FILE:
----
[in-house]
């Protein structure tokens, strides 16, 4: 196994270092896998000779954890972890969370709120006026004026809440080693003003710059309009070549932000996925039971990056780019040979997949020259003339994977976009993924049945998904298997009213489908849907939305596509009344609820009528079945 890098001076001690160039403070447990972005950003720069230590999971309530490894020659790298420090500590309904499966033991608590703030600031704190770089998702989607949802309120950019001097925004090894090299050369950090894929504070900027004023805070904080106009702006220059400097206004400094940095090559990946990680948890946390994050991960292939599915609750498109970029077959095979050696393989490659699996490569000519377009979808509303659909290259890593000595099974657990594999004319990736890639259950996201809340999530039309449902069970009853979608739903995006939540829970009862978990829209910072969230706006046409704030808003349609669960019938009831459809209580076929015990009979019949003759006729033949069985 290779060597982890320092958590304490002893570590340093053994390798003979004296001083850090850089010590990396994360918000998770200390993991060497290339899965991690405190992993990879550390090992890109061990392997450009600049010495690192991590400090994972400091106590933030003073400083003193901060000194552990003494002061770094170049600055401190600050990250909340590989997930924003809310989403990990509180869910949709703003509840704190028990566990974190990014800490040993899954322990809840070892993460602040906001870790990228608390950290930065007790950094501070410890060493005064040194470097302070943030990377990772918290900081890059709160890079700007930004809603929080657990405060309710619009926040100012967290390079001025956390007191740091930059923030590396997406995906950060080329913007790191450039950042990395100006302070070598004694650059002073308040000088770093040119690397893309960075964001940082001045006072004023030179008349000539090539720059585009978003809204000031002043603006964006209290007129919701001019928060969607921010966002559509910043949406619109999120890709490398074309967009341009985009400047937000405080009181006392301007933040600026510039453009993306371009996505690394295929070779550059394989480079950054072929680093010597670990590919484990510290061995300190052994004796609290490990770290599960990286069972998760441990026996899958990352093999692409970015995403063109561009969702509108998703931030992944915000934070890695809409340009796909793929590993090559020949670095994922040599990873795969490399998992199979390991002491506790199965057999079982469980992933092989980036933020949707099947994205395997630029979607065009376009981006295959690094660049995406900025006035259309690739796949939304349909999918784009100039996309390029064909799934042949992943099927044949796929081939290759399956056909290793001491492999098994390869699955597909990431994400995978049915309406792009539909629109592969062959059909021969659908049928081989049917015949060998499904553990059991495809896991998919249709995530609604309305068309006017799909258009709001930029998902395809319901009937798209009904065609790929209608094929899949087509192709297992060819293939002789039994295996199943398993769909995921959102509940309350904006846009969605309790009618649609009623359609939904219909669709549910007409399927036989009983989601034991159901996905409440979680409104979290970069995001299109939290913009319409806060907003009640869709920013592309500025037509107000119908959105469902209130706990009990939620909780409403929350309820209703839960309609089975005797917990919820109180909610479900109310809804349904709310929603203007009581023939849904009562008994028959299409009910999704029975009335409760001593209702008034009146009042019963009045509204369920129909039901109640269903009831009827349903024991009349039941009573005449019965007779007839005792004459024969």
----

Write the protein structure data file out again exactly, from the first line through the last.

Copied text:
[in-house]
């Protein structure tokens, strides 16, 4: 196994270092896998000779954890972890969370709120006026004026809440080693003003710059309009070549932000996925039971990056780019040979997949020259003339994977976009993924049945998904298997009213489908849907939305596509009344609820009528079945 890098001076001690160039403070447990972005950003720069230590999971309530490894020659790298420090500590309904499966033991608590703030600031704190770089998702989607949802309120950019001097925004090894090299050369950090894929504070900027004023805070904080106009702006220059400097206004400094940095090559990946990680948890946390994050991960292939599915609750498109970029077959095979050696393989490659699996490569000519377009979808509303659909290259890593000595099974657990594999004319990736890639259950996201809340999530039309449902069970009853979608739903995006939540829970009862978990829209910072969230706006046409704030808003349609669960019938009831459809209580076929015990009979019949003759006729033949069985 290779060597982890320092958590304490002893570590340093053994390798003979004296001083850090850089010590990396994360918000998770200390993991060497290339899965991690405190992993990879550390090992890109061990392997450009600049010495690192991590400090994972400091106590933030003073400083003193901060000194552990003494002061770094170049600055401190600050990250909340590989997930924003809310989403990990509180869910949709703003509840704190028990566990974190990014800490040993899954322990809840070892993460602040906001870790990228608390950290930065007790950094501070410890060493005064040194470097302070943030990377990772918290900081890059709160890079700007930004809603929080657990405060309710619009926040100012967290390079001025956390007191740091930059923030590396997406995906950060080329913007790191450039950042990395100006302070070598004694650059002073308040000088770093040119690397893309960075964001940082001045006072004023030179008349000539090539720059585009978003809204000031002043603006964006209290007129919701001019928060969607921010966002559509910043949406619109999120890709490398074309967009341009985009400047937000405080009181006392301007933040600026510039453009993306371009996505690394295929070779550059394989480079950054072929680093010597670990590919484990510290061995300190052994004796609290490990770290599960990286069972998760441990026996899958990352093999692409970015995403063109561009969702509108998703931030992944915000934070890695809409340009796909793929590993090559020949670095994922040599990873795969490399998992199979390991002491506790199965057999079982469980992933092989980036933020949707099947994205395997630029979607065009376009981006295959690094660049995406900025006035259309690739796949939304349909999918784009100039996309390029064909799934042949992943099927044949796929081939290759399956056909290793001491492999098994390869699955597909990431994400995978049915309406792009539909629109592969062959059909021969659908049928081989049917015949060998499904553990059991495809896991998919249709995530609604309305068309006017799909258009709001930029998902395809319901009937798209009904065609790929209608094929899949087509192709297992060819293939002789039994295996199943398993769909995921959102509940309350904006846009969605309790009618649609009623359609939904219909669709549910007409399927036989009983989601034991159901996905409440979680409104979290970069995001299109939290913009319409806060907003009640869709920013592309500025037509107000119908959105469902209130706990009990939620909780409403929350309820209703839960309609089975005797917990919820109180909610479900109310809804349904709310929603203007009581023939849904009562008994028959299409009910999704029975009335409760001593209702008034009146009042019963009045509204369920129909039901109640269903009831009827349903024991009349039941009573005449019965007779007839005792004459024969």